Republican Rigging Part 3: The Gerrymandering Problem

 

Jerold Irwin “Jerry” Mander (born May 1, 1936)[1] is an American activist and author, best known for his 1977 book, Four Arguments for the Elimination of Television. His most recent book, The Capitalism Papers, argues against Capitalism as a sustainable and viable system on which to base an economy.
en.wikipedia.org

Courtesy http://reclaimtheamericandream.org

First of all, let me clarify something. This person is not the problem. In fact, it appears that he is on our side (https://en.wikipedia.org/wiki/Jerry_Mander).

Having taken care of that detail, let it be clear that I am writing about the drawing of congressional boundaries to maximize the number of elected politicians of a particular party. How this happens, is that after a census, in every year ending in a zero, state legislatures are commissioned to redraw district boundaries for the members of the House of Representatives. This is made necessary because after 10 years, some states gain or lose congress members, and congressional districts themselves gain or lose population so that they no longer contain approximately the same number of residents. Given this task, the party with majority representation in the state legislature, can dictate the new boundaries of congressional districts, with relatively little opposition if that party holds majorities in both houses of the state legislature as well as the governorship. That might seem like a fairly uncommon scenario on the surface, but in fact, because individual states tend to be heavily tilted toward either Republicans or Democrats, this is apparently the case in most states. Only “purple states” are likely to have a mixture of parties at these 3 levels. Thus, the majority party tends to act in such a way as to perpetuate and even increase its majority by drawing as many favorable districts as possible. Basically, what happens is that the voters who tend to vote for the minority party in the state, are relegated to a few districts where they have a huge majority (perhaps 90% for instance) and “safe seats,” while the majority party draws as many districts as possible which have a sufficient majority of people who vote for their party, such as 55 to 60%, which is enough with reliable voters to be fairly certain of victory. This is also a racial issue, by the way, because with Republican gerrymandering, racial minorities tend to be relegated to a few urban districts, and thus once again, denied proportionate representation.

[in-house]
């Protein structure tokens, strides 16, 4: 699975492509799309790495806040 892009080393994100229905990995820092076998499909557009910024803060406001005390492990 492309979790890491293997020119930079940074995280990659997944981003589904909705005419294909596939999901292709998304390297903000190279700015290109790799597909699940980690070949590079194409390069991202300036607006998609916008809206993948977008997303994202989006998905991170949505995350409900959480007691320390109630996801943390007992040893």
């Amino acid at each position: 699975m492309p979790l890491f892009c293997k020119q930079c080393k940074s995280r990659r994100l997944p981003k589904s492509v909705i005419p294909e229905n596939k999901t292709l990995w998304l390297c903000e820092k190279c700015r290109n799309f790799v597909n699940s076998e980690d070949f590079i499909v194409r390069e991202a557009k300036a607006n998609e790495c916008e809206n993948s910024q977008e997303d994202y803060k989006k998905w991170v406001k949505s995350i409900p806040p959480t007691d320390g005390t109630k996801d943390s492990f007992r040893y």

Both Democrats and Republicans have commonly engaged in gerrymandering when they have been able to. However, the current version of Congress is dominated by Republican gerrymandering, due to the events of 2010. After the election of Obama, the Koch brothers funded “astroturf” Tea Party movement, along with complacency by more liberal voters who voted in 2008 but weren’t motivated enough to in 2010, resulted in Republican domination in many states. Not only did they take back the majority in Congress, but also held majorities in most state legislatures as well as most governorships. These Republican dominated states wasted no time in using the 2010 census to redraw congressional boundaries to maximize the number of Republicans in Congress in subsequent elections from 2012 to 2020. In fact, a great deal of GOP money was devoted to this project. As a consequence, for example, more voters voted to put Democrats than Republicans in the House of Representatives in 2012, yet, Republicans maintained the majority there. By rights, if representation were proportional to the vote, Democrats would have had the majority. Thus, gerrymandering shifted the entire trajectory of U.S. politics in this instance.